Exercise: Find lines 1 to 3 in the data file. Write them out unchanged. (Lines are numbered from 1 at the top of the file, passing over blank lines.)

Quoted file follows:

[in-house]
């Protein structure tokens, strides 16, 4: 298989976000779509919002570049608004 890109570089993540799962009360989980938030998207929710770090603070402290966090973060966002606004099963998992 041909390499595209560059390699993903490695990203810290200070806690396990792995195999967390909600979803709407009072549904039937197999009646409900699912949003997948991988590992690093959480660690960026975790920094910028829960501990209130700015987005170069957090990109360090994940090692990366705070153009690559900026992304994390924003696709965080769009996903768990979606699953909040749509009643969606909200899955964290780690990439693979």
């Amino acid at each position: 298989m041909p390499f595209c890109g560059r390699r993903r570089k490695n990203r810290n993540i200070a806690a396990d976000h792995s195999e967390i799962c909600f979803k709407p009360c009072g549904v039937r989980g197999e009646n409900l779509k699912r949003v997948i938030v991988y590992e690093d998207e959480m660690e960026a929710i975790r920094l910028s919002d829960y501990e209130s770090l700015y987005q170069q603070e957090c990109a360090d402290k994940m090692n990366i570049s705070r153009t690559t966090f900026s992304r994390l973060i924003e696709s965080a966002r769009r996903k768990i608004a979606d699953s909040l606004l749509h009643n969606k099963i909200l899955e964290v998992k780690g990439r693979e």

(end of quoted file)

[in-house]
């Protein structure tokens, strides 16, 4: 298989976000779509919002570049608004 890109570089993540799962009360989980938030998207929710770090603070402290966090973060966002606004099963998992 041909390499595209560059390699993903490695990203810290200070806690396990792995195999967390909600979803709407009072549904039937197999009646409900699912949003997948991988590992690093959480660690960026975790920094910028829960501990209130700015987005170069957090990109360090994940090692990366705070153009690559900026992304994390924003696709965080769009996903768990979606699953909040749509009643969606909200899955964290780690990439693979």
């Amino acid at each position: 298989m041909p390499f595209c890109g560059r390699r993903r570089k490695n990203r810290n993540i200070a806690a396990d976000h792995s195999e967390i799962c909600f979803k709407p009360c009072g549904v039937r989980g197999e009646n409900l779509k699912r949003v997948i938030v991988y590992e690093d998207e959480m660690e960026a929710i975790r920094l910028s919002d829960y501990e209130s770090l700015y987005q170069q603070e957090c990109a360090d402290k994940m090692n990366i570049s705070r153009t690559t966090f900026s992304r994390l973060i924003e696709s965080a966002r769009r996903k768990i608004a979606d699953s909040l606004l749509h009643n969606k099963i909200l899955e964290v998992k780690g990439r693979e």